And by the way, I still don't think I'll ever solve a puzzle in three minutes (I'm not even sure I can fill in the applet on a puzzle I've already solved in that time frame!), but I have been lopping 90-second chunks off my best Monday and Tuesday times (went from breaking the 10-minute barrier to solving a puzzle in seven minutes in very short order)...which I guess is my way of adding some spice to the process of solving easy puzzles.

Anonymous 8:33 AM  

I am calling for a moratorium on all quip puzzles henceforth. Hate, hate, hate them! I don't care what the answer is and they make solving the puzzle a chore/snore/bore take your pick - which is the last thing it should be. Just IMOO.

Norrin2 8:46 AM  

Hey, did you notice that not only did Amy and (T)Rex make an appearance in this puzzle, but there's a bridge columnist at 25 and 6 Down?

Howard B 9:55 AM  

You know, I'm not a fan of quips myself, but this one had that sort of Stephen Wright kind of feel to it, so I didn't mind that too much.

You really want to tear out your hair, find an older Times puzzle compilation which contains 'stepquote' puzzles - where a longer quote usually runs diagonally, across _and_ down through the puzzle in a stairstep fashion. This resulted in clues reading only 'Part 4 of quote', 'Part 9 of quote', etc. etc., with each bend in the quote basically an unchecked letter between parts of the quote.
Often the quote or passage was a non-humorous, non-intuitive reference. Nasty, nasty stuff, with really obscure words filled in around throughout in order to accommodate it.

Now that's a puzzle type I'm glad to have started puzzling too recently to experience. May it rest in peace.

Orange 9:58 AM  

On the bright side, the NYT (and the Sun, LA Times, and CrosSynergy) crosswords don't feature quote/quip themes very often. The Simon & Schuster book collections are maybe 20% quote puzzles, which means I'm skipping about 20% of the puzzles in those books.

As Will Shortz explained it to me, one down side of quote puzzles is that there's just one "aha" per theme rather than several, which cuts down on the solver's delight. That Sunday poetry quote puzzle by Vic Fleming last month had six quotes and hence six "ahas," thereby cutting the onerousness quotient.

It's not a bad sport to look at a quote/quip puzzle and try to figure out what made the editor accept it. Hilarity? Excellence in construction? Overall quality of fill? Great cluing? Here, perhaps the quip amused Will (it amused me), or perhaps HOLY COW, the BANANA/SEDAKA/ATOMIC corner, and the OMAR/SHARIF combo tickled his fancy. Of course, some people simply loathe quote puzzles regardless.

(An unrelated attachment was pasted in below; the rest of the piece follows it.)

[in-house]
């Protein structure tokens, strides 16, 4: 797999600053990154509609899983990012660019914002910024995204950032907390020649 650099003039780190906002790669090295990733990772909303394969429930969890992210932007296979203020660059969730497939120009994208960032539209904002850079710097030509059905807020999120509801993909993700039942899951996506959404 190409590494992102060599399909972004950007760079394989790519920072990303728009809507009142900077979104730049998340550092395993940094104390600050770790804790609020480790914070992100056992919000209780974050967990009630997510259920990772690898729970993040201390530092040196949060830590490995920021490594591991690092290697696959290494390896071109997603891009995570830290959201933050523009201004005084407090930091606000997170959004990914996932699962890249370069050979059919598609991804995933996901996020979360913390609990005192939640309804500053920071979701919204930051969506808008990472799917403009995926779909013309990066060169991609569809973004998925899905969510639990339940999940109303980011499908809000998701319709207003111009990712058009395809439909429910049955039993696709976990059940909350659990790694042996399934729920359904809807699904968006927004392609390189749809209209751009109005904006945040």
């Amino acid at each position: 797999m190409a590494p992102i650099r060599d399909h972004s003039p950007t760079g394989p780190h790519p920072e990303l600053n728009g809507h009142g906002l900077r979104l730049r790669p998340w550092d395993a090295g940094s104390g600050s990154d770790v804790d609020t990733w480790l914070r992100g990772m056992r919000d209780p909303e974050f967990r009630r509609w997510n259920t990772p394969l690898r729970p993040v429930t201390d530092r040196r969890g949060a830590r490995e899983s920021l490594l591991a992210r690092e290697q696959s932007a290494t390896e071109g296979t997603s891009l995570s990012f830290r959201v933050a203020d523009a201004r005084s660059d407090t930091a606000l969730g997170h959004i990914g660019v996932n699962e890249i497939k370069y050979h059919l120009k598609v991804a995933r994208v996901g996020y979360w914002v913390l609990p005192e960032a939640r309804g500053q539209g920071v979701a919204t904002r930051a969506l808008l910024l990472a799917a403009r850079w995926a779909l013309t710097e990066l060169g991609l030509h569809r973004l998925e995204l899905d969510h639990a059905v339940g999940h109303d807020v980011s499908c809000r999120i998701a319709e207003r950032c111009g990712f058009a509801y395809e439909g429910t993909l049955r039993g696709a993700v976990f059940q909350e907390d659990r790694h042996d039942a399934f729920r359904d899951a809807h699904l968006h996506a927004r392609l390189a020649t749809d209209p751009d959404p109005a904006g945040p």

Note also that the clue for 21-Across is [Start of a quip from a hunter], rather than merely [Start of a quip], nudging the solver towards guessing the object of the sentence in 27-Across. A little more crosswordy (in terms of deriving answers by interpreting clues) than the traditional "piece together the quote by the crossings" approach, no?

Orange 9:59 AM  

(Howard posted his comment while I was writing mine. Great additional elucidation on the topic!)

Howard B 10:57 AM  

Better said than I... great points. That seems to explain why I (and others, I suppose) sometimes enjoy quotes, and sometimes not - I hadn't thought of those things. For me, it has to be clever and funny, or otherwise the one payoff isn't quite the same. Both a blessing and a curse that we're spoiled by so many fun puzzles nowadays - I guess it raises the bar pretty high overall.

There was a really cool Sunday quote puzzle in a compilation book which contained one long excerpt from a Martin Luther King Jr. speech across the whole puzzle, divided perfectly into large, theme-answer sized chunks (the quote included 'the sons of slaves and the sons of slave owners', so as not to spoil, nor butcher the quote any further ...).

Don't know when it was published or by whom - was it a MLK Day/week puzzle? It was a great excerpt, and a pretty astounding feat to fit the entire thing verbatim into such a large puzzle. This sort of thing would be an exception to what was discussed.

Gotta run for the day. Happy solving.

Al Sanders 11:17 AM  


Yes, I remember the "Step-Quote" puzzles and not very fondly. These puzzles were often found in the Challenger section of the old Dell puzzle mags (I'm talking late 1960's, early 1970's) and were usually constructed by Gene Maleska. Enough said.

For seem reason this puzzle didn't bother me as much as quote puzzles usually do. I always enjoy Stella and Bruce's fill and cluing. I also thought of Steven Wright when I got the quote, and he's definitely my favorite quote source for puzzles. This puzzle fell pretty easily for me, I think it was my record for a Wednesday as well as for a quote puzzle which usually takes me significantly longer than a non-quote puzzle.

Anonymous 1:01 PM